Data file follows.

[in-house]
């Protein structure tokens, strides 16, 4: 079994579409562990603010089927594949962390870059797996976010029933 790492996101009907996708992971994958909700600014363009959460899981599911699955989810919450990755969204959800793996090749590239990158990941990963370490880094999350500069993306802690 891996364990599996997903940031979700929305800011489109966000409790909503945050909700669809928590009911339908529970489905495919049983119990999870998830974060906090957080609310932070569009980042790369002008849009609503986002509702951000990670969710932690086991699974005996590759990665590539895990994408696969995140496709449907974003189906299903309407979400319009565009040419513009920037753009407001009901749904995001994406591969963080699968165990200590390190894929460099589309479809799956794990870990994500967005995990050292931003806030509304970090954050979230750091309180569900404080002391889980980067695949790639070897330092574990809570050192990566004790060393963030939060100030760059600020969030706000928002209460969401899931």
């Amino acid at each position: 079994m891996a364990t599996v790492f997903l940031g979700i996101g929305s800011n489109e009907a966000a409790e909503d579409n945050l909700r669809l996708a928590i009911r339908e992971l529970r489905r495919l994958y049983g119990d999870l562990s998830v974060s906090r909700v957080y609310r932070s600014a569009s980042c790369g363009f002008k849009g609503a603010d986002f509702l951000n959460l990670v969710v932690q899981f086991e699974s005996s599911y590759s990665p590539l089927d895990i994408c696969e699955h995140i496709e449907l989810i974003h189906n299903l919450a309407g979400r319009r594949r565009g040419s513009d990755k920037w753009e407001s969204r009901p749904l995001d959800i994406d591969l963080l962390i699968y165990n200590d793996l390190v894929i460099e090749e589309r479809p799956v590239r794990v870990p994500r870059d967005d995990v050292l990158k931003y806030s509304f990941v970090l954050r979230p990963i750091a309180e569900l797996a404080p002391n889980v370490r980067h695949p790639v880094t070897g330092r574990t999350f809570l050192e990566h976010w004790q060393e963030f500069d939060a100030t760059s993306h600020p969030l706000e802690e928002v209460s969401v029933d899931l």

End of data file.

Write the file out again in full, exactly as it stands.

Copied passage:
[in-house]
């Protein structure tokens, strides 16, 4: 079994579409562990603010089927594949962390870059797996976010029933 790492996101009907996708992971994958909700600014363009959460899981599911699955989810919450990755969204959800793996090749590239990158990941990963370490880094999350500069993306802690 891996364990599996997903940031979700929305800011489109966000409790909503945050909700669809928590009911339908529970489905495919049983119990999870998830974060906090957080609310932070569009980042790369002008849009609503986002509702951000990670969710932690086991699974005996590759990665590539895990994408696969995140496709449907974003189906299903309407979400319009565009040419513009920037753009407001009901749904995001994406591969963080699968165990200590390190894929460099589309479809799956794990870990994500967005995990050292931003806030509304970090954050979230750091309180569900404080002391889980980067695949790639070897330092574990809570050192990566004790060393963030939060100030760059600020969030706000928002209460969401899931």
């Amino acid at each position: 079994m891996a364990t599996v790492f997903l940031g979700i996101g929305s800011n489109e009907a966000a409790e909503d579409n945050l909700r669809l996708a928590i009911r339908e992971l529970r489905r495919l994958y049983g119990d999870l562990s998830v974060s906090r909700v957080y609310r932070s600014a569009s980042c790369g363009f002008k849009g609503a603010d986002f509702l951000n959460l990670v969710v932690q899981f086991e699974s005996s599911y590759s990665p590539l089927d895990i994408c696969e699955h995140i496709e449907l989810i974003h189906n299903l919450a309407g979400r319009r594949r565009g040419s513009d990755k920037w753009e407001s969204r009901p749904l995001d959800i994406d591969l963080l962390i699968y165990n200590d793996l390190v894929i460099e090749e589309r479809p799956v590239r794990v870990p994500r870059d967005d995990v050292l990158k931003y806030s509304f990941v970090l954050r979230p990963i750091a309180e569900l797996a404080p002391n889980v370490r980067h695949p790639v880094t070897g330092r574990t999350f809570l050192e990566h976010w004790q060393e963030f500069d939060a100030t760059s993306h600020p969030l706000e802690e928002v209460s969401v029933d899931l």